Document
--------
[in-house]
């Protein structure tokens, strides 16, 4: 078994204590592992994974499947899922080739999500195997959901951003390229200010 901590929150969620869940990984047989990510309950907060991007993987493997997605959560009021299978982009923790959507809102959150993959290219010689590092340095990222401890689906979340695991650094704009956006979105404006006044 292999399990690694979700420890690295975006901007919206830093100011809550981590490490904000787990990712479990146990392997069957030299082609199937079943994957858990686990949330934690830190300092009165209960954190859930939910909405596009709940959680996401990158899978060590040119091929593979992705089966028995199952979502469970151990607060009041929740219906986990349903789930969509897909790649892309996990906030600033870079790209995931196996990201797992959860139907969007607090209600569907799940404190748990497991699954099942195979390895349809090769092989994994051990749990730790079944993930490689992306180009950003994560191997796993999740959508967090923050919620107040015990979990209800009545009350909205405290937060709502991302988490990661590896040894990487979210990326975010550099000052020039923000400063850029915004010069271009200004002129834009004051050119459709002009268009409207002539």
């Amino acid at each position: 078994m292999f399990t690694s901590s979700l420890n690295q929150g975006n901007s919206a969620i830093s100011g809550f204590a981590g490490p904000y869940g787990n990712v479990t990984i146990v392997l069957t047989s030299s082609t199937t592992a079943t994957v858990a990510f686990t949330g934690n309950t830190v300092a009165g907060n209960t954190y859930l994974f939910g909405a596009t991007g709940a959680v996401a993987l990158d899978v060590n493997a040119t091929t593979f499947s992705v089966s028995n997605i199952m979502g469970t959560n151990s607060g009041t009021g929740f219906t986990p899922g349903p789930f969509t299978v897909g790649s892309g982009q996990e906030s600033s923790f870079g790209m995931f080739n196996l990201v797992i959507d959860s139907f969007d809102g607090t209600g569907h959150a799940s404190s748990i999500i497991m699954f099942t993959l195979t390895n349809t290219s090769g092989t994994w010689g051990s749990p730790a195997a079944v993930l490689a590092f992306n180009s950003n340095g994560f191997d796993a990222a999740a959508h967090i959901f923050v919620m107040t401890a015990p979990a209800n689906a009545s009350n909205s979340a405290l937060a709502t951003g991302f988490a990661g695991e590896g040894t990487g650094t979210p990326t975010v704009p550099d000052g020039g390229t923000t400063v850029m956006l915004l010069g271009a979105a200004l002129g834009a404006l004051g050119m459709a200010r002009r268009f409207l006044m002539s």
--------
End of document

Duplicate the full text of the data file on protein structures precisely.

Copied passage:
[in-house]
């Protein structure tokens, strides 16, 4: 078994204590592992994974499947899922080739999500195997959901951003390229200010 901590929150969620869940990984047989990510309950907060991007993987493997997605959560009021299978982009923790959507809102959150993959290219010689590092340095990222401890689906979340695991650094704009956006979105404006006044 292999399990690694979700420890690295975006901007919206830093100011809550981590490490904000787990990712479990146990392997069957030299082609199937079943994957858990686990949330934690830190300092009165209960954190859930939910909405596009709940959680996401990158899978060590040119091929593979992705089966028995199952979502469970151990607060009041929740219906986990349903789930969509897909790649892309996990906030600033870079790209995931196996990201797992959860139907969007607090209600569907799940404190748990497991699954099942195979390895349809090769092989994994051990749990730790079944993930490689992306180009950003994560191997796993999740959508967090923050919620107040015990979990209800009545009350909205405290937060709502991302988490990661590896040894990487979210990326975010550099000052020039923000400063850029915004010069271009200004002129834009004051050119459709002009268009409207002539």
């Amino acid at each position: 078994m292999f399990t690694s901590s979700l420890n690295q929150g975006n901007s919206a969620i830093s100011g809550f204590a981590g490490p904000y869940g787990n990712v479990t990984i146990v392997l069957t047989s030299s082609t199937t592992a079943t994957v858990a990510f686990t949330g934690n309950t830190v300092a009165g907060n209960t954190y859930l994974f939910g909405a596009t991007g709940a959680v996401a993987l990158d899978v060590n493997a040119t091929t593979f499947s992705v089966s028995n997605i199952m979502g469970t959560n151990s607060g009041t009021g929740f219906t986990p899922g349903p789930f969509t299978v897909g790649s892309g982009q996990e906030s600033s923790f870079g790209m995931f080739n196996l990201v797992i959507d959860s139907f969007d809102g607090t209600g569907h959150a799940s404190s748990i999500i497991m699954f099942t993959l195979t390895n349809t290219s090769g092989t994994w010689g051990s749990p730790a195997a079944v993930l490689a590092f992306n180009s950003n340095g994560f191997d796993a990222a999740a959508h967090i959901f923050v919620m107040t401890a015990p979990a209800n689906a009545s009350n909205s979340a405290l937060a709502t951003g991302f988490a990661g695991e590896g040894t990487g650094t979210p990326t975010v704009p550099d000052g020039g390229t923000t400063v850029m956006l915004l010069g271009a979105a200004l002129g834009a404006l004051g050119m459709a200010r002009r268009f409207l006044m002539s």